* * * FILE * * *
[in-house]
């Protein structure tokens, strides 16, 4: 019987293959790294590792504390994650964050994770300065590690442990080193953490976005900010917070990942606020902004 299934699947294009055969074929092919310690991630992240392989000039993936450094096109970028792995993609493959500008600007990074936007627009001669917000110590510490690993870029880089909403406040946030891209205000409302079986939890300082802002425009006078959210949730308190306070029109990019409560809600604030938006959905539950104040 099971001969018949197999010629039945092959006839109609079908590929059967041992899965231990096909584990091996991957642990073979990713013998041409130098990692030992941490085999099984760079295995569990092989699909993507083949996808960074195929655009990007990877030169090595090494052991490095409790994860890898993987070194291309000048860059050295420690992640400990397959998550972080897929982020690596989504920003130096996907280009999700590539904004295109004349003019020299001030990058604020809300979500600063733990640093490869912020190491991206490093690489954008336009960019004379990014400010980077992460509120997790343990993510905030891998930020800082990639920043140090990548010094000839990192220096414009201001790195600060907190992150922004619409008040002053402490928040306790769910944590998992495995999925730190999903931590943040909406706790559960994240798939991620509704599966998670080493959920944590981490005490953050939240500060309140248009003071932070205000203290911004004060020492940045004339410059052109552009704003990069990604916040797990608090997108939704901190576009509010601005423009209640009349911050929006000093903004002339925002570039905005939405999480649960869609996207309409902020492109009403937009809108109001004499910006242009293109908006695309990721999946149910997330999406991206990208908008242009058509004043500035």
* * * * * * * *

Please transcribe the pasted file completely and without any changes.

[in-house]
């Protein structure tokens, strides 16, 4: 019987293959790294590792504390994650964050994770300065590690442990080193953490976005900010917070990942606020902004 299934699947294009055969074929092919310690991630992240392989000039993936450094096109970028792995993609493959500008600007990074936007627009001669917000110590510490690993870029880089909403406040946030891209205000409302079986939890300082802002425009006078959210949730308190306070029109990019409560809600604030938006959905539950104040 099971001969018949197999010629039945092959006839109609079908590929059967041992899965231990096909584990091996991957642990073979990713013998041409130098990692030992941490085999099984760079295995569990092989699909993507083949996808960074195929655009990007990877030169090595090494052991490095409790994860890898993987070194291309000048860059050295420690992640400990397959998550972080897929982020690596989504920003130096996907280009999700590539904004295109004349003019020299001030990058604020809300979500600063733990640093490869912020190491991206490093690489954008336009960019004379990014400010980077992460509120997790343990993510905030891998930020800082990639920043140090990548010094000839990192220096414009201001790195600060907190992150922004619409008040002053402490928040306790769910944590998992495995999925730190999903931590943040909406706790559960994240798939991620509704599966998670080493959920944590981490005490953050939240500060309140248009003071932070205000203290911004004060020492940045004339410059052109552009704003990069990604916040797990608090997108939704901190576009509010601005423009209640009349911050929006000093903004002339925002570039905005939405999480649960869609996207309409902020492109009403937009809108109001004499910006242009293109908006695309990721999946149910997330999406991206990208908008242009058509004043500035």